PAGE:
The sermon from Sunday, March 5, 2017 on Matthew 4:1-11.
Let’s start with some context because the lectionary has done one of its confusing things. We’ve talked about the lectionary. It’s the weekly set of readings from scripture that we along with countless other churches around the world follow. Most of the time it’s pretty useful. Sometimes it’s pretty confusing.
Back in January we observed the baptism of Jesus. Then the lectionary skipped us forward in Matthew’s text to the beginning of Jesus’ ministry and the Sermon on the Mount.
This Sunday we take a step back. There’s a reason for that, which I will get to in a second, but for the sake of clarity, let’s locate this episode. We commonly refer to it as the Temptation of Jesus.
The temptation story takes place in Matthew immediately after Jesus’ baptism. So we lead in with this, the 16th and 17th verses of Matthew chapter 3 – “And when Jesus had been baptized, just as he came up from the water, suddenly the heavens were opened to him and he saw the Spirit of God descending like a dove and alighting on him. And a voice from heaven said, ‘This is my Son, the Beloved, with whom I am well pleased.’” Then we go into the temptation story.
Then after the temptation story – when the devil has left him – Jesus hears that John has been arrested, then he withdraws to Galilee and heads to Capernaum, he proclaims the need for repentance, calls his first disciples, and begins ministries of teaching and healing. Then we move into the Beatitudes.
There’s our context. This story fits in the middle – and I think it’s really important to understand that, which is why we are taking the time to discuss it.
This is my Son the Beloved, with whom I am well pleased . . . then Jesus is led by the Spirit into the wilderness. He fasts for 40 days and 40 nights.
That’s why this story is placed here. The season of Lent began on Wednesday. We had a lovely contemplative intimate gathering here for Ash Wednesday, preparing our hearts and remembering our impermanence.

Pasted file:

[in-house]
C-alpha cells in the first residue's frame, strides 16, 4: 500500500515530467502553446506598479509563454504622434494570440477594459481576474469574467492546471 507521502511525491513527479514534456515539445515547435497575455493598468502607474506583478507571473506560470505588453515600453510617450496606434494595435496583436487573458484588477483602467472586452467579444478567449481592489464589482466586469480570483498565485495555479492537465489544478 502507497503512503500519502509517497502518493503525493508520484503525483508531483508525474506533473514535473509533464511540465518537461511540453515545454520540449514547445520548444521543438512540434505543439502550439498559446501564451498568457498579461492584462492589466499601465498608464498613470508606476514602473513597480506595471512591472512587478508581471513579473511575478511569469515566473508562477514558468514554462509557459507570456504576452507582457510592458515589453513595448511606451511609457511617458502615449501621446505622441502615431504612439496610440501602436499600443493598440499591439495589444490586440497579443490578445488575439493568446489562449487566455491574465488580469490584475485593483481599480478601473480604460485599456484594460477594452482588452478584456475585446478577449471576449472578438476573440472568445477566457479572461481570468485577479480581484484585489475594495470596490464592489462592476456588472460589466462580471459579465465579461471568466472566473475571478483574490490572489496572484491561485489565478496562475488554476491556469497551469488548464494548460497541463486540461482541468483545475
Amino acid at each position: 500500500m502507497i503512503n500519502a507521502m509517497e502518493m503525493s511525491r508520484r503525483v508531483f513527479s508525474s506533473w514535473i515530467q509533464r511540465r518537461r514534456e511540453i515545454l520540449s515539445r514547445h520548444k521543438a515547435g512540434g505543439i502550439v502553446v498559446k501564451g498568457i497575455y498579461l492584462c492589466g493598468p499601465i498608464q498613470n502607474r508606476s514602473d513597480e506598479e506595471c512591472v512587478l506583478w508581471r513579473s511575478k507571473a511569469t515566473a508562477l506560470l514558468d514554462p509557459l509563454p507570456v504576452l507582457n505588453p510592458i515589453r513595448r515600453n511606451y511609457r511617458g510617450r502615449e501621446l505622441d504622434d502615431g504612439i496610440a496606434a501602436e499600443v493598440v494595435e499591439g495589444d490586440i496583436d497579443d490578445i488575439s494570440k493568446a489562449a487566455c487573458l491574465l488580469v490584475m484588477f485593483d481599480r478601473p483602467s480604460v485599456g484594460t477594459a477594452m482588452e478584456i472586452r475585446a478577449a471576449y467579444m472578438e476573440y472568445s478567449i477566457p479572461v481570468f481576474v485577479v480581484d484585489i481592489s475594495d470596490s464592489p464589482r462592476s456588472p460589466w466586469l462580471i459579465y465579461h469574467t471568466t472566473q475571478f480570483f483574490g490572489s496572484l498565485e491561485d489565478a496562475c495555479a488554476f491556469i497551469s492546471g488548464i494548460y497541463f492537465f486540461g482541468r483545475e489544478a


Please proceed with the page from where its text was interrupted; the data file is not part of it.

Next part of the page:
Now we have begun this journey in the wilderness of our faith, in the desert, in the high places above the city. We are tasked with wandering for these 40 days and nights, sent to stare at our temptations and our tempters, granting first two verses. After all, the bulk of the chapter describes the encounter with embodied temptation, with the lure of sin, the sweet deceptive siren call of evil incarnate.
But let’s not miss the importance of verses 1 and 2. That’s where I want to focus this evening – Then Jesus was led up by the Spirit into the wilderness to be tempted by the devil. He fasted for forty days and forty nights, and afterwards he was famished.
I have mentioned that I am inviting us to consider the geography of grace during this Lenten season, to pay attention to where we encounter God on a daily basis.
And we start that journey here in the desert wilderness, famished.
Where are your deserts? Where is your wilderness?
As many of you know, I love the wilderness. I love to hike and camp and kayak and stop and stare at beauty of the earth. It is a place that nourishes my soul and energizes me for the work of my life.
But it’s not a safe space – for all its beauty, there are always dangers.
A couple of summers ago I was camping solo with a couple of the dogs in a provincial park in northern Ontario. I was hiking down a steep side of a mountain. I had let my mind wander to some odd trouble of my world. And then some gravel gave away under my foot. I pitched forward, head first and falling. Fortunately, my reflexes kicked in – and I was lucky – and I reached out and grabbed a slender, sturdy tree.
I stayed there for a minute, catching my breath. My sure-footed canine companions, whose leashes I had dropped, were looking at me like “Did you mean to do that?” as I dangled upside down clutching that life-saving sapling. You can bet I paid attention the rest of the way down that mountain.
There are dangers in the wilderness.
Last summer my family and I pulled into a remote Forest Service campground in southern Montana. We’ve camped in areas with black bears before but this was the first time the campground information had noted “Be aware that grizzly bears frequent this campground.” I thought ‘Yeah. Fine.’